Medical questions & health advice by board certified doctors
"I have had a problem with my breasts over the past few months. What could it be?"
I have white pustule-type bumps, stiff white hairs, and pitted skin on my breasts. The bumps, if they pop, turn into open sores. The doctors at a nearby walk-in clinic diagnosed as cellulitis; however, when I did a couple rounds of antibiotics, they went away, but then popped back up. Do you have an idea as to what this might be?
Thank you very much for your question. Changes to your breasts can occur and are not uncommon; however, the likelihood of different diagnoses changes depending on your age, personal health history, family history and other risk factors. I recommend that you speak with your doctor about your particular situation. Changes to the skin that create open sores can be concerning for cellulitis, which is an infection of the skin and soft tissue overlying your breasts. If you feel a lump or mass that is boggy in nature, you may also have a breast abscess (a collection of pus). Of particular concern would be if there is a finding of "peau d'orange," a dimpling of the skin with associated color changes that is often caused by swelling of the skin. This type of appearance can occur with a chronic abscess or with inflammatory breast cancer. Alternatively, you may be developing folliculitis, inflammation of the hair follicles overlying your breasts. It is not possible to receive a diagnosis without being evaluated by a doctor. I suggest that you make an appointment to see your primary care physician, nearby urgent care center, or a breast surgeon for further evaluation to receive a diagnosis and potential management strategies.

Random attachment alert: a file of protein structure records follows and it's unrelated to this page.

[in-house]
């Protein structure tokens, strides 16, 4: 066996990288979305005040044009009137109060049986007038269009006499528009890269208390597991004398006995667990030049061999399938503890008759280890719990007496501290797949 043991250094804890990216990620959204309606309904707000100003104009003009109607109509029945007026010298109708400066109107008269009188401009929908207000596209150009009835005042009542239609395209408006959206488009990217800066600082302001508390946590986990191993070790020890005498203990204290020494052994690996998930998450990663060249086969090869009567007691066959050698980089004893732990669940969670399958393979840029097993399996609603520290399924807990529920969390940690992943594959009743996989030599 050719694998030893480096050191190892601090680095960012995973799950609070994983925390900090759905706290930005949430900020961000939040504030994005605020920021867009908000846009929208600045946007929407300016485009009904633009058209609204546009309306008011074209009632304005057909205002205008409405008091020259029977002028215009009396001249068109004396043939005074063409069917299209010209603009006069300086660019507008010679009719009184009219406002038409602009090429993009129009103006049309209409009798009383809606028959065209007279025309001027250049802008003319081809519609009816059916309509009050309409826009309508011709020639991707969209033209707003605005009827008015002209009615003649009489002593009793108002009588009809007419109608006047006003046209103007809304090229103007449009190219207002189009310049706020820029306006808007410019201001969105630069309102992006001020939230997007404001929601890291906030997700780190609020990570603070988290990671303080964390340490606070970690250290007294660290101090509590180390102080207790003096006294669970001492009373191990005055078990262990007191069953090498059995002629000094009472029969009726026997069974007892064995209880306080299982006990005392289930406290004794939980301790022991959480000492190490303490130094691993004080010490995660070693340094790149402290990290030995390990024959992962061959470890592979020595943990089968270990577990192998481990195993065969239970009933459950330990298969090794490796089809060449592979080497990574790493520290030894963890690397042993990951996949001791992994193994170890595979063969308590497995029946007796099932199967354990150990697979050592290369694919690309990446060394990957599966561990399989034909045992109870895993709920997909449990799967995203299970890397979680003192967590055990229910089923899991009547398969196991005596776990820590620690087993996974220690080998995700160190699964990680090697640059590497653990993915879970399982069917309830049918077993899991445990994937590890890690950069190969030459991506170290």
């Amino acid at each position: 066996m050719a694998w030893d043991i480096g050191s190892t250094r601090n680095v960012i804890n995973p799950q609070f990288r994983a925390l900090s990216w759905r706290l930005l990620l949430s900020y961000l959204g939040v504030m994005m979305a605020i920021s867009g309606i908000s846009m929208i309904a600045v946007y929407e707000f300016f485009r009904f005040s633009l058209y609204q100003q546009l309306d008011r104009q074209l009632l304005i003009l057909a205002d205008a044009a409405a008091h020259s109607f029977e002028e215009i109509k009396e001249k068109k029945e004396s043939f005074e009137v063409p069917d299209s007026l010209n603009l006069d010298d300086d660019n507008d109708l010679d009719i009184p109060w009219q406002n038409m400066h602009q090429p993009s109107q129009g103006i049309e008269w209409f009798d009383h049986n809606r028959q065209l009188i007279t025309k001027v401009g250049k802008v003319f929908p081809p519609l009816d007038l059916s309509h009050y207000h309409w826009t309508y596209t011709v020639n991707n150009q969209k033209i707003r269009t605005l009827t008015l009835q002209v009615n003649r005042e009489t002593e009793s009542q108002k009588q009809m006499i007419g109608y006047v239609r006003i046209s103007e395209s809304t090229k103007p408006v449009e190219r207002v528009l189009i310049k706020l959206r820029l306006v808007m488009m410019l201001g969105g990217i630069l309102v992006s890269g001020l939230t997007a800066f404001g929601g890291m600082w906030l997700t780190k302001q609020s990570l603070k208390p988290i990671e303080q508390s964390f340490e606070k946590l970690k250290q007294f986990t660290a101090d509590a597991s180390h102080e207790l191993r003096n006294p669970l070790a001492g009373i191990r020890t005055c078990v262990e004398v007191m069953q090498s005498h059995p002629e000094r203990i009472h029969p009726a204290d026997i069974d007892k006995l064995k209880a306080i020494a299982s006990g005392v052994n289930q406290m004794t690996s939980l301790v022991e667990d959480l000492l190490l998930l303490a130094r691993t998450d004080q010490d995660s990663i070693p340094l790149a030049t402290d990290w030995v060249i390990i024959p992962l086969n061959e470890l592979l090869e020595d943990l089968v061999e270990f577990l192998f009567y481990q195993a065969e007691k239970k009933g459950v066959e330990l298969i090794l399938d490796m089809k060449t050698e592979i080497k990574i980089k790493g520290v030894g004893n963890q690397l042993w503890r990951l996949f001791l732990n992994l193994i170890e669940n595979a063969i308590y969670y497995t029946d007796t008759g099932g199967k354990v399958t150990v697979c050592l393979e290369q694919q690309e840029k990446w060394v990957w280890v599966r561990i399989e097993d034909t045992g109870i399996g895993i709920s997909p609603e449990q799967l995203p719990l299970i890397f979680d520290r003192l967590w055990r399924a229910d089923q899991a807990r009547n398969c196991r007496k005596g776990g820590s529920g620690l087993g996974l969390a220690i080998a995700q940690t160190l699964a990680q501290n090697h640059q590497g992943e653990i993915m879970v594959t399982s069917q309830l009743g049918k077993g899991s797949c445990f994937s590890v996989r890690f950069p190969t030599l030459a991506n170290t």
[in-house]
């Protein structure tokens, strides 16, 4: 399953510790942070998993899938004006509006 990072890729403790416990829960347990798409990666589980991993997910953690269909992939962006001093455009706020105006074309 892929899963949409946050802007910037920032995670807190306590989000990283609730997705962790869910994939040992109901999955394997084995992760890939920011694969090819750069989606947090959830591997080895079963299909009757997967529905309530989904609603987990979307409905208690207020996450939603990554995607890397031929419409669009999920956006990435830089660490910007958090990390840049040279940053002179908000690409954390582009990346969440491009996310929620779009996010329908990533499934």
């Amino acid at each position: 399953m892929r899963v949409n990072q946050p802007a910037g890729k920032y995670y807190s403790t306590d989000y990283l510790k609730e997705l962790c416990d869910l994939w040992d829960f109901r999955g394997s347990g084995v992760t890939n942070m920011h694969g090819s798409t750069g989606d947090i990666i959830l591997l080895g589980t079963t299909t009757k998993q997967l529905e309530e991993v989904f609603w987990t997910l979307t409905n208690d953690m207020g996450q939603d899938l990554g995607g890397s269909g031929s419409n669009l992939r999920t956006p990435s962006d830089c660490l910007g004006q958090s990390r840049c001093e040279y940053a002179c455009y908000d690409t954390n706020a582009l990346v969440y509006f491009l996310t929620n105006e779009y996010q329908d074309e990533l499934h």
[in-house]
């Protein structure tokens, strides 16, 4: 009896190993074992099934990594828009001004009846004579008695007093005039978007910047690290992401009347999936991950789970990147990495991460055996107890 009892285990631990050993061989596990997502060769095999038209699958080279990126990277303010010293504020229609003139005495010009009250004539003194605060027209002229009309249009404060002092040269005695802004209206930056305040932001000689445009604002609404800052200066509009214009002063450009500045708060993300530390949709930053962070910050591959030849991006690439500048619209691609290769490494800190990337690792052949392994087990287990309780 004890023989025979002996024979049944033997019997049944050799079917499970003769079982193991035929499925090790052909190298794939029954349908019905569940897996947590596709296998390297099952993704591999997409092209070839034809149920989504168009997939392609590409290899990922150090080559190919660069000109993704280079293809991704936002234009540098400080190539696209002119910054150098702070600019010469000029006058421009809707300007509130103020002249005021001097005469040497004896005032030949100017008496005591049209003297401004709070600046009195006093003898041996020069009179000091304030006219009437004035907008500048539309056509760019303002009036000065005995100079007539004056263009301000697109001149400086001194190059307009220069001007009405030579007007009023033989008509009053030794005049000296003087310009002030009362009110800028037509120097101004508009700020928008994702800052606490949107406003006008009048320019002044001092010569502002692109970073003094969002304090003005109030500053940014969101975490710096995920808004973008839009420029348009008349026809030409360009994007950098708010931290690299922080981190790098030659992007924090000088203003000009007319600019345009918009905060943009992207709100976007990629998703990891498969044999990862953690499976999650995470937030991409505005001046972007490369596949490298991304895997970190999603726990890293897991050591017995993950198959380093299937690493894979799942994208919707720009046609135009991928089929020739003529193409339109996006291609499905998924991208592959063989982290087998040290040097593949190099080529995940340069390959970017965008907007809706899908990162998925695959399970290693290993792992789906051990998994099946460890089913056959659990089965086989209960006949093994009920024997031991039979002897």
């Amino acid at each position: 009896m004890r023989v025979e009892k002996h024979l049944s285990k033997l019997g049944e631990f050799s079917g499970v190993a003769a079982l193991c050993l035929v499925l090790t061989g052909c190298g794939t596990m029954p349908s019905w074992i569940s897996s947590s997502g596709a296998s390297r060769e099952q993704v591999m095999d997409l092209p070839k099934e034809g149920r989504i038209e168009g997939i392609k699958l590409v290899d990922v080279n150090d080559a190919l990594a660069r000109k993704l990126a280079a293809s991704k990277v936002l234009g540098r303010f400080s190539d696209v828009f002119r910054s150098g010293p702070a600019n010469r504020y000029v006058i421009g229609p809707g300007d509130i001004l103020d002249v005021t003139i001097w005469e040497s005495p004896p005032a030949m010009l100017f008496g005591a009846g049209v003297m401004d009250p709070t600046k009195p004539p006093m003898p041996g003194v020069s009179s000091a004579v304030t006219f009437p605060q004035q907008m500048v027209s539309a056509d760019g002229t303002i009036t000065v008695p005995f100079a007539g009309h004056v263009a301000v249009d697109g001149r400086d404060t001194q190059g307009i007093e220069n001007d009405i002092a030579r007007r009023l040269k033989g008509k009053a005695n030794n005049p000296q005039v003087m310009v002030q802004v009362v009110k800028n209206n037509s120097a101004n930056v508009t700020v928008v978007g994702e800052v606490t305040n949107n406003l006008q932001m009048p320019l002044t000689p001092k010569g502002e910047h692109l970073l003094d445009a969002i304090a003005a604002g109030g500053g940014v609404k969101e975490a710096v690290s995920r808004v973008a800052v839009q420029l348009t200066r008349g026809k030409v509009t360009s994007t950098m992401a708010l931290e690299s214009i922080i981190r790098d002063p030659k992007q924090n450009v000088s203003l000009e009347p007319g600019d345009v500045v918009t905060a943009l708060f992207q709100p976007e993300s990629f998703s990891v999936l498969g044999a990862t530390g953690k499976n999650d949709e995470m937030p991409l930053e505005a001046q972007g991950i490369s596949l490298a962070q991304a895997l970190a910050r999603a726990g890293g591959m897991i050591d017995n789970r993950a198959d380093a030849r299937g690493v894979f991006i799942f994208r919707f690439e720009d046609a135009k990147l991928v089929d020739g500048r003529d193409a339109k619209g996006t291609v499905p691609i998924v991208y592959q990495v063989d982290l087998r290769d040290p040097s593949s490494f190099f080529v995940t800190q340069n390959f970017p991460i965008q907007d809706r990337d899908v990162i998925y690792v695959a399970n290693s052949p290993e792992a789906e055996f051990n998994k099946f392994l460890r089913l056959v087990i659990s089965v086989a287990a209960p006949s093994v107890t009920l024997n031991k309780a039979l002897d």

Need more info?See an oncologist today
Zocdoc Answers is for general informational purposes only and is not a substitute for professional medical advice. If you think you may have a medical emergency, call your doctor (in the United States) 911 immediately. Always seek the advice of your doctor before starting or changing treatment. Medical professionals who provide responses to health-related questions are intended third party beneficiaries with certain rights under Zocdoc’s Terms of Service.